is the fixed point of Tp on
and c is the contractivity constant of Tp. Moreover, the function
Thus, the following constrained optimization problem:
can always be solved at least numerically. Another way of choosing the form of Tp is the direct approach, that is the following. Choose n = N +1 points on [0, 1], (x1, . . . , xn), and assume that 0 = x1 < x2 < · · · < x n−1< xn = 1. The proposed functional is the following
i = 1, . . . , n−1, where u is any member in the space
Notice that TF is a particular case of Tp where
This is a contraction and, at each iteration, TF passes exactly through the points F(xi). It is almost evident that, when n increases the fixed point of the above functional will be "close" to F. For n small, the choice of a good grid of point is critical. So one question arises: how to choose the n points ? One can proceed case by case but as F is a distribution function one can use its properties. We propose the following solution: take n points (u1 = 0, u2, . . . , un = 1) equally spaced [0, 1] and define q i = F-1, i = 1, . . . , n. The points q i are just the quantiles of F. In this way, it is assured that the profile of F is followed as smooth as possible. In fact, if two quantiles qi and q i+1 are relatively distant each other, than F is slowly increasing in the interval (q i, q i+1) and viceversa. This method is more efficient than simply taking equally spaced points on [0, 1]. With this assumption the functional TF reads as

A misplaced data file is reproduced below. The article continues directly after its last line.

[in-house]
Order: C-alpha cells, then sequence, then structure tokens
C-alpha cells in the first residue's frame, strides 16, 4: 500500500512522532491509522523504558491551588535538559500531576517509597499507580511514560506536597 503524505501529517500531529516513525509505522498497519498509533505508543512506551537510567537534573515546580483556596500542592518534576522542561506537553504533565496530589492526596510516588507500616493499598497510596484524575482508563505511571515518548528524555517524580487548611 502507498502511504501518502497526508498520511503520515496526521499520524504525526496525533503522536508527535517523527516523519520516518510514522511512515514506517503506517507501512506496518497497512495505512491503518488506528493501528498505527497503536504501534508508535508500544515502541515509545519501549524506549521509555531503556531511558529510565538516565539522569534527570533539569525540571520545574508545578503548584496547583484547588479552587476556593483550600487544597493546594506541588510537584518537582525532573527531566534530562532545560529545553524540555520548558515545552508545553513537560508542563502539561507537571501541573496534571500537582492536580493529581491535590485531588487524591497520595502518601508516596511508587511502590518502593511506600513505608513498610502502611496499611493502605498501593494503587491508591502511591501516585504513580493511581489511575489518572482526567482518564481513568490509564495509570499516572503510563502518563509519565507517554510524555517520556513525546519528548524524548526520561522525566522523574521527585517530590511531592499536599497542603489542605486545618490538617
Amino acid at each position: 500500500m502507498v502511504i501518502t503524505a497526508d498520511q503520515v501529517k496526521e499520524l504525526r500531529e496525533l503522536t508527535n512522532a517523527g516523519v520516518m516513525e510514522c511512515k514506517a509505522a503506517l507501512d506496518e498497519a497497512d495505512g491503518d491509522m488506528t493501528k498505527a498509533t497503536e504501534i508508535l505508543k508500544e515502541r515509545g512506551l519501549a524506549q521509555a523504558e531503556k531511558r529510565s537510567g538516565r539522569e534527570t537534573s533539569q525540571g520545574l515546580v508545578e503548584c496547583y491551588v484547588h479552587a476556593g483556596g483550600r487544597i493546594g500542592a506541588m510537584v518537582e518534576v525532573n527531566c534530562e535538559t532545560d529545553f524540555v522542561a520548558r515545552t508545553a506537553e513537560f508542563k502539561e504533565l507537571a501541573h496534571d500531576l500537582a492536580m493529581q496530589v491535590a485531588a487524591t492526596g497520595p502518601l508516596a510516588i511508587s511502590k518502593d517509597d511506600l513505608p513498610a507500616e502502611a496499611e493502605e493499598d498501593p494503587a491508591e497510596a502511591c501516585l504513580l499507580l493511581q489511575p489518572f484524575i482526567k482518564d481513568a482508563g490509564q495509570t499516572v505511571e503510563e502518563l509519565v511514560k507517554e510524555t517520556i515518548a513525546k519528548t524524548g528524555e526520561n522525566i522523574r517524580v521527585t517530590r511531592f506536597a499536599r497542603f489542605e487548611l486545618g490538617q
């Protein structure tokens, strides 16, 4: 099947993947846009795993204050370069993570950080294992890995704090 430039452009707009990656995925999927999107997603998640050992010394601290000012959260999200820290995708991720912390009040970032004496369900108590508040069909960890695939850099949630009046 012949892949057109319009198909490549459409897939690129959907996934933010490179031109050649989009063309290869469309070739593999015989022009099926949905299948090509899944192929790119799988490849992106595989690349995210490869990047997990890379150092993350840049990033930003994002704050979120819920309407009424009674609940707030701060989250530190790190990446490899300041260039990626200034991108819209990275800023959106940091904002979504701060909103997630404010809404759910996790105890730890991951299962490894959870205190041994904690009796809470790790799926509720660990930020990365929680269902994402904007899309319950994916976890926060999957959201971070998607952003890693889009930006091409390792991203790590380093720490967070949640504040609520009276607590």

This form of the estimator proposes an intuitive (possibily) good candidate for distribution function estimation. Note that we overcome the problem of moment matching as we don't even need the existence of the moments.
Stefano M. Iacus, Davide La Torre
Next: Corollary 6.